2. Molecular Cloning, Expression and Genome Organization of Channel Catfish (Ictalurus punctatus) Matrix Metalloproteinase-9

    Science.gov (United States)

    In the course of studying pathogenesis of enteric septicemia of catfish, we noted that channel catfish matrix metalloproteinase-9 (MMP-9) gene was up-regulated after Edwardsiella ictaluri infection. In this study, we cloned, sequenced using the RACE (rapid amplification of cDNA ends) method and cha...

  3. Experimental induction of motile Aeromonas septicemia in channel catfish by waterborne challenge with virulent Aeromonas hydrophila

    Science.gov (United States)

    Motile Aeromonas septicemia (MAS), caused by virulent clonal isolates of Aeromonas hydrophila (vAh), is emerging as a major disease in catfish aquaculture in the Southeastern United States. Predisposing conditions leading to vAh infection in catfish were however largely unknown. The objective of thi...

  4. Infection and disease progress of motile Aeromonas septicemia caused by virulent Aeromonas hydrophila in channel catfish

    Science.gov (United States)

    Motile Aeromonas septicemia (MAS), caused by virulent clonal isolates of Aeromonas hydrophila (vAh), is emerging as a major disease in channel catfish (Ictalurus punctatus) aquaculture in the Southeastern United States. Predisposing conditions leading to vAh infection in catfish were however largely...

  5. Effects of metomindate hydrochloride and tricaine methanesulfonate on the short term cortisol response in channel catfish

    Science.gov (United States)

    The effects of metomidate hydrochloride and tricaine methanesulfonate (MS-222) on cortisol stress response of channel catfish, Ictalurus punctatus, were examined during 10 minutes of sedation. Channel catfish were assigned to three treatments: 1. Metomidate hydrochloride (12.5 mg/L), 2. MS-222 (100...

  6. Effects of Endosulfan on Predator–Prey Interactions Between Catfish and Schistosoma Host Snails

    NARCIS (Netherlands)

    Monde, Concillia; Syampungani, Stephen; Brink, van den Paul J.

    2016-01-01

    The effect of the pesticide endosulfan on predator–prey interactions between catfish and Schistosoma host snails was assessed in static tank experiments. Hybrid catfish (Clarias gariepinus × C. ngamensis) and Bulinus globosus were subjected to various endosulfan concentrations including an untrea

  7. Molecular Cloning and Sequencing of Hemoglobin-Beta Gene of Channel Catfish, Ictalurus Punctatus Rafinesque

    Science.gov (United States)

    : Hemoglobin-y gene of channel catfish , lctalurus punctatus, was cloned and sequenced . Total RNA from head kidneys was isolated, reverse transcribed and amplified . The sequence of the channel catfish hemoglobin-y gene consists of 600 nucleotides . Analysis of the nucleotide sequence reveals one o...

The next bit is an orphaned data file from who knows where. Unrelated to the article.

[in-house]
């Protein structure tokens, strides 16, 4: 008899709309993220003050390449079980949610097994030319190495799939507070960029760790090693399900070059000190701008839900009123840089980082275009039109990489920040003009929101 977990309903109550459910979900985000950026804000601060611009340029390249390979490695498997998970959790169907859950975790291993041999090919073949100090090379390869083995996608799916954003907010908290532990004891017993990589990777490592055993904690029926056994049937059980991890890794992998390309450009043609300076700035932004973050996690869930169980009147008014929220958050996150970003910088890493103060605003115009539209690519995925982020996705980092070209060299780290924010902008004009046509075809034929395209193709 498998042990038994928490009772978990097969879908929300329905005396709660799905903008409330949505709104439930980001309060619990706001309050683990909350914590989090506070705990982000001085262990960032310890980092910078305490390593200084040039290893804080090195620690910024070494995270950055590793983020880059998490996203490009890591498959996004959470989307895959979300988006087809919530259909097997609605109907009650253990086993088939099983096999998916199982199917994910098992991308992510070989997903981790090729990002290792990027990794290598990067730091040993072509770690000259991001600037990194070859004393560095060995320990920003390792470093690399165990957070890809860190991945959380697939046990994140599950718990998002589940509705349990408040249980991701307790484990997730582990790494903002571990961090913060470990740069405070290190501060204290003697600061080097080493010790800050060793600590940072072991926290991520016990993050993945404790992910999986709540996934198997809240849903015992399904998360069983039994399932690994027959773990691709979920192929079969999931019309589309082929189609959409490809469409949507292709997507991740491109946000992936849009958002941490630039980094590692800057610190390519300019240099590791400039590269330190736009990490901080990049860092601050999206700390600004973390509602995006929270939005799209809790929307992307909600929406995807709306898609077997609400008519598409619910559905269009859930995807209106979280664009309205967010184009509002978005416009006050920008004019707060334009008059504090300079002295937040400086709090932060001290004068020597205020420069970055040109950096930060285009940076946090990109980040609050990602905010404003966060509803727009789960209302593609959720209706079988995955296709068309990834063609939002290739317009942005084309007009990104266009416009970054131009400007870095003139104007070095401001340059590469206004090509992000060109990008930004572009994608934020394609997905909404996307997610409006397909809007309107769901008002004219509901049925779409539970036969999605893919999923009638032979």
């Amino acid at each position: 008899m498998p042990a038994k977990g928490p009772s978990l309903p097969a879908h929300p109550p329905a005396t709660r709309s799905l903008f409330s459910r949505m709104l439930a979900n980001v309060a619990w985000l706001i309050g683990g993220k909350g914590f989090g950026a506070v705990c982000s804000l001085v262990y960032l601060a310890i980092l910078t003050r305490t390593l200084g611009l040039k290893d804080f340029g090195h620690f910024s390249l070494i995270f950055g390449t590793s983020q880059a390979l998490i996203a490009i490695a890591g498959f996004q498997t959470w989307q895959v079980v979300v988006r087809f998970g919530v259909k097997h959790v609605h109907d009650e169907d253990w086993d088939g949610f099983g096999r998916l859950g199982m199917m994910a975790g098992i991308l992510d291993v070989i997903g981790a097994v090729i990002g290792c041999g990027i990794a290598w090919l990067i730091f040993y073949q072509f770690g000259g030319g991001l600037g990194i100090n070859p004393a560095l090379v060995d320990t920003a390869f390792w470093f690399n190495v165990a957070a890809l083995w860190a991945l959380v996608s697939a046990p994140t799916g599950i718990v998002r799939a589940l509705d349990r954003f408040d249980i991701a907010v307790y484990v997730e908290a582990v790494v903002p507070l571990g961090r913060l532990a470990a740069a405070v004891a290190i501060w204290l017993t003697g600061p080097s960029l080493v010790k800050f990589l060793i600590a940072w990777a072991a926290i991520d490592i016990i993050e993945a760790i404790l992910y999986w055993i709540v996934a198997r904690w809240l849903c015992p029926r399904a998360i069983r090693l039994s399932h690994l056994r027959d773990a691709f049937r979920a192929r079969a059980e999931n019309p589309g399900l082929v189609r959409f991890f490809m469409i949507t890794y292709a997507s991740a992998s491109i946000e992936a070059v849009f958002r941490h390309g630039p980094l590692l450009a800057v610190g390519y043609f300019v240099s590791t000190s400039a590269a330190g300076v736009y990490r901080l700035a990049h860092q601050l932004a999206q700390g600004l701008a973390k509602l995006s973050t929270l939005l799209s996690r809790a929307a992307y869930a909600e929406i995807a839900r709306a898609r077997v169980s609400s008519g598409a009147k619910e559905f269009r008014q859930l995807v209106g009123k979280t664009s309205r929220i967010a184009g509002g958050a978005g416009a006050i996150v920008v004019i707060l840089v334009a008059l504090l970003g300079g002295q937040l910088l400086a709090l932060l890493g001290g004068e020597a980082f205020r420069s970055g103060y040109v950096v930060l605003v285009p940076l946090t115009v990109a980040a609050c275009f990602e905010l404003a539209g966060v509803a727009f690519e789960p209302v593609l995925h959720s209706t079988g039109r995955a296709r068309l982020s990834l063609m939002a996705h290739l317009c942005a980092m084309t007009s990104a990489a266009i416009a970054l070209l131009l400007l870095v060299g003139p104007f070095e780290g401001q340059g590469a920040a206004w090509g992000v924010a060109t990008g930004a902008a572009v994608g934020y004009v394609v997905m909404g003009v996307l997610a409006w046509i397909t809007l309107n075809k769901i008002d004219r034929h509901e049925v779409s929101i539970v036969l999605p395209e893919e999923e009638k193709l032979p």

8. Efficacy of Ichthyophthirius vaccines in channel catfish against white spot disease

    Science.gov (United States)

    Ichthyophthirius (Ich) is a protozoan that causes white spot disease in many cultured fish and lead to severe losses in aquaculture. Two trials were conducted to determine the efficacy and serum antibody response of different formulation of Ich vaccines in channel catfish. In trial I, catfish were i...

  9. Pectoral sound generation in the blue catfish Ictalurus furcatus.

    Science.gov (United States)

    Mohajer, Yasha; Ghahramani, Zachary; Fine, Michael L

    2015-03-01

    Catfishes produce pectoral stridulatory sounds by "jerk" movements that rub ridges on the dorsal process against the cleithrum. We recorded sound synchronized with high-speed video to investigate the hypothesis that blue catfish Ictalurus furcatus produce sounds by a slip-stick mechanism, previously described only in invertebrates. Blue catfish produce a variably paced series of sound pulses during abduction sweeps (pulsers) although some individuals (sliders) form longer duration sound units (slides) interspersed with pulses. Typical pulser sounds are evoked by short 1-2 ms movements with a rotation of 2°-3°. Jerks excite sounds that increase in amplitude after motion stops, suggesting constructive interference, which decays before the next jerk. Longer contact of the ridges produces a more steady-state sound in slides. Pulse pattern during stridulation is determined by pauses without movement: the spine moves during about 14 % of the abduction sweep in pulsers (~45 % in sliders) although movement appears continuous to the human eye. Spine rotation parameters do not predict pulse amplitude, but amplitude correlates with pause duration suggesting that force between the dorsal process and cleithrum increases with longer pauses. Sound production, stimulated by a series of rapid movements that set the pectoral girdle into resonance, is caused by a slip-stick mechanism.

  10. Celioscopic liver biopsy in silver catfish (Rhamdia quelen

    Directory of Open Access Journals (Sweden)

    João P.S. Feranti

    2015-01-01

    Full Text Available Endosurgery has been used for assessment of fish celomatic cavity, as well as for obtaining biopsies for organic analysis. Such minimally invasive access may also be used for the analysis of environmental impact on biomarkers of pollution. In Brazil, studies and literature regarding the use of celioscopy in fish are sparse. The purpose of the current study was to develop a two-port celioscopy technique to obtain liver biopsy in silver catfish (Rhamdia quelen. Six adult female silver catfish were used. The animals were anesthetized and the inspection of the celomatic cavity were performed using a telescope and celioscopic-guided liver biopsy were taken using laparoscopic Kelly forceps. On the early postoperative period, the animals were released in a confined water reservoir where mortality could be checked. The liver samples were sent for histological assessment. There were no complications during surgery on early postoperative period. It was possible to visualize meticulously several organs (liver, spleen, stomach, pancreas, swim bladder, ovaries, bowel and transverse septum. In conclusion, the surgical technique and the anesthetic protocol proposed were suitable to perform liver biopsies in silver catfish and provided low morbidity.